When two equally powerful corporations merge, it can be challenging to decide who to put in charge. Industry observers often see the decision as an indicator of which company wears the pants in the relationship. In this case, however, neither Zhang nor Luo is in the driver’s seat. Instead, the company will be run by Wang, an unconventionally hands-on role for someone who, up to now, has been Ymm56’s angel investor.
The fact that Wang was given nominal control of the merged business suggests that, at the moment, neither firm is ready to swallow up the other. The competition between the two was felt particularly keenly among their respective sales teams, and it will take time for sales staff to accept directives from managers of their erstwhile competitor. Still, Wang’s experience with Ymm56 hints that the Nanjing-based firm currently has the upper hand.
The domestic ground logistics market is currently valued at about 8 trillion yuan ($1.2 trillion). After the merger, there is significant potential for resource integration, which would bring in greater profits in the new firm’s early days. Still, significant room exists for further development: Both Ymm56 and Truck Alliance have laid strong foundations for success, and the new company may go on to explore business opportunities in the renewable energy, driverless car, and merchant shipping sectors.
Due to the diffuse and underdeveloped nature of China’s logistics industry, it remains to be seen how firms can adapt to standardization and scaling. At present, Truck Alliance’s market services model seems the more practical option. Truck Alliance is currently exploring value-added services for the cargo market, planning to leverage its know-how in matching drivers with cargo to build a platform capable of offering payment, insurance, loan, accounting, and other financial services to truck drivers. It also wants to “close the loop” by offering new vehicle, gasoline, and repair services.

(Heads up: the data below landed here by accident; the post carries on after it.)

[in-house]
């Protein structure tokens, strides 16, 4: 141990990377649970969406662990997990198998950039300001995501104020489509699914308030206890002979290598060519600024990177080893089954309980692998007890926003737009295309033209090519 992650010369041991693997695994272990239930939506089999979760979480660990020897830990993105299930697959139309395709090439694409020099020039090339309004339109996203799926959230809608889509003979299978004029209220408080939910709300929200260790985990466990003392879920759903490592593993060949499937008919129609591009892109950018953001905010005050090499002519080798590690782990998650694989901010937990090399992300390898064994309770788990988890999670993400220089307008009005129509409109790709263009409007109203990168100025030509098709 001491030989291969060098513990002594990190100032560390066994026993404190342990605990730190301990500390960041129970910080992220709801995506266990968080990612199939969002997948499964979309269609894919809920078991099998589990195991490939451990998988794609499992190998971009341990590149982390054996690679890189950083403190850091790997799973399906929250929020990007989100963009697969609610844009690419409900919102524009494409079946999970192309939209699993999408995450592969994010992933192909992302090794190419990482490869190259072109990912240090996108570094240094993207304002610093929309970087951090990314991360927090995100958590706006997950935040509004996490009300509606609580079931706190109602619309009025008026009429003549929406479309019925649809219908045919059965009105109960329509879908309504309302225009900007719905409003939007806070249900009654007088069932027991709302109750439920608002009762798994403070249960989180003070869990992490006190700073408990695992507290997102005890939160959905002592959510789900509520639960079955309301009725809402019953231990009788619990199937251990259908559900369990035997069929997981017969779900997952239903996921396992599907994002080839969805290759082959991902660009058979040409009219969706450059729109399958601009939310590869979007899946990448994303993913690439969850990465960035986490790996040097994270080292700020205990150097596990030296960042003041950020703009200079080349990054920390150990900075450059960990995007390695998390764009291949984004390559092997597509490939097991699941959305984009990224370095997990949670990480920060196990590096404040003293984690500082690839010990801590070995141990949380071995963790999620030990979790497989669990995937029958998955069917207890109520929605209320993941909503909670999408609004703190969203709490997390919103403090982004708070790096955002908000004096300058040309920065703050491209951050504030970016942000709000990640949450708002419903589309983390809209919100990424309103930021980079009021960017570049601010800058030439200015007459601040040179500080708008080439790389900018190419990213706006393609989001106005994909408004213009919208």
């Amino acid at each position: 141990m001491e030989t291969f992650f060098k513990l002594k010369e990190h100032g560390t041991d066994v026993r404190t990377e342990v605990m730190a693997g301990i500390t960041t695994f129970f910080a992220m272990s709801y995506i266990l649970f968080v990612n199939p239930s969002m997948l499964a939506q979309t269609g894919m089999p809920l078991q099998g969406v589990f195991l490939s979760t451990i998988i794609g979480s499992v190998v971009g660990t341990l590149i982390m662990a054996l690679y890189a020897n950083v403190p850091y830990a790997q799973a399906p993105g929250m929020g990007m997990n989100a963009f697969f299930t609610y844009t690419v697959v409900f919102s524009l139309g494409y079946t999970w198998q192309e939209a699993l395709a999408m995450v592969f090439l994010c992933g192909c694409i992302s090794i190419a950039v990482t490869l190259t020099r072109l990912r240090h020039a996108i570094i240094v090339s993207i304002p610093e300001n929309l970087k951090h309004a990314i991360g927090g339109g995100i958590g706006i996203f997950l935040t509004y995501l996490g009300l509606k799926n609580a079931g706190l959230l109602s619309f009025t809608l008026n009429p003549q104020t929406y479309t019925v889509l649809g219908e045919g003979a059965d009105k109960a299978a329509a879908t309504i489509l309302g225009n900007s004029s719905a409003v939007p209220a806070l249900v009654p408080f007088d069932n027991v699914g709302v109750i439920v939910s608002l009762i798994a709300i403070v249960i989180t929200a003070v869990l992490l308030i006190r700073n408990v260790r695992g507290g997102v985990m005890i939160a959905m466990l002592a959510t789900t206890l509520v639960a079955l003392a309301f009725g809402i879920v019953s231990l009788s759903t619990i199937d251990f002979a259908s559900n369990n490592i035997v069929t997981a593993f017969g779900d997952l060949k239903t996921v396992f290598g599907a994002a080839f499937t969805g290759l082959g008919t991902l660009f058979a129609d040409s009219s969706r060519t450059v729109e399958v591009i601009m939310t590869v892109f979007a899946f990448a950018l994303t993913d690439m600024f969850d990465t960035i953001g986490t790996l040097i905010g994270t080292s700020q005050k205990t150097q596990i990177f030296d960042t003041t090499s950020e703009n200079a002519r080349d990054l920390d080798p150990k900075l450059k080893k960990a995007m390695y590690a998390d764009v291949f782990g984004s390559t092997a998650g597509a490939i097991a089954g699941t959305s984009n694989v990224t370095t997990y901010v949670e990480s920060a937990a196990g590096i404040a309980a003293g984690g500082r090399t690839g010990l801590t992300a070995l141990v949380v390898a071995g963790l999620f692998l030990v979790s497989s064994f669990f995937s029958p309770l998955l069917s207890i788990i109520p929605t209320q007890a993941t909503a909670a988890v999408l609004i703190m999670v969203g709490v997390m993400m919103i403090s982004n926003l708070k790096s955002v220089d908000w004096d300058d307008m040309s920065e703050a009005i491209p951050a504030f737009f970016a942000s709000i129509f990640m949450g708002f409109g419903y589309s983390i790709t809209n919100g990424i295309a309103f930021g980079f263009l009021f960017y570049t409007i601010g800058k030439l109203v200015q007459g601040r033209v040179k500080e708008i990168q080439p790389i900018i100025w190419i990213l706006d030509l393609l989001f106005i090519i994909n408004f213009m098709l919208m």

Meanwhile, Ymm56 is modeling itself after the American logistics firm C.H. Robinson, which, like the well-known ride-hailing app Uber, offers an app that allows nearby drivers and shippers to receive and dispatch cargo orders. Therefore, it is possible that the merged company will first adopt the Truck Alliance model in the name of profits, before finally transforming into an AI-based dispatch platform for trucking transactions.
Truck Alliance and Ymm56 are not as well-known as the other two unicorn startups in which Wang has invested: Didi Chuxing and Ofo, a popular bike-sharing service. In addition to various kinds of traditional offline logistics companies and shipping facilities, more and more truck broker platforms have recently begun to appear on the market. So while the merger will undoubtedly give more market clout to the two companies, it’s still anyone’s guess whether online-to-offline freight transport platforms can achieve the same kind of dominance in logistics that Didi did in the ride-sharing market.
Translator: Kilian O’Donnell; editor: Matthew Walsh.
(Header image: A line of trucks is seen on a road in Jiaxing, Zhejiang province, Nov. 22, 2015. Zhu Jun/VCG)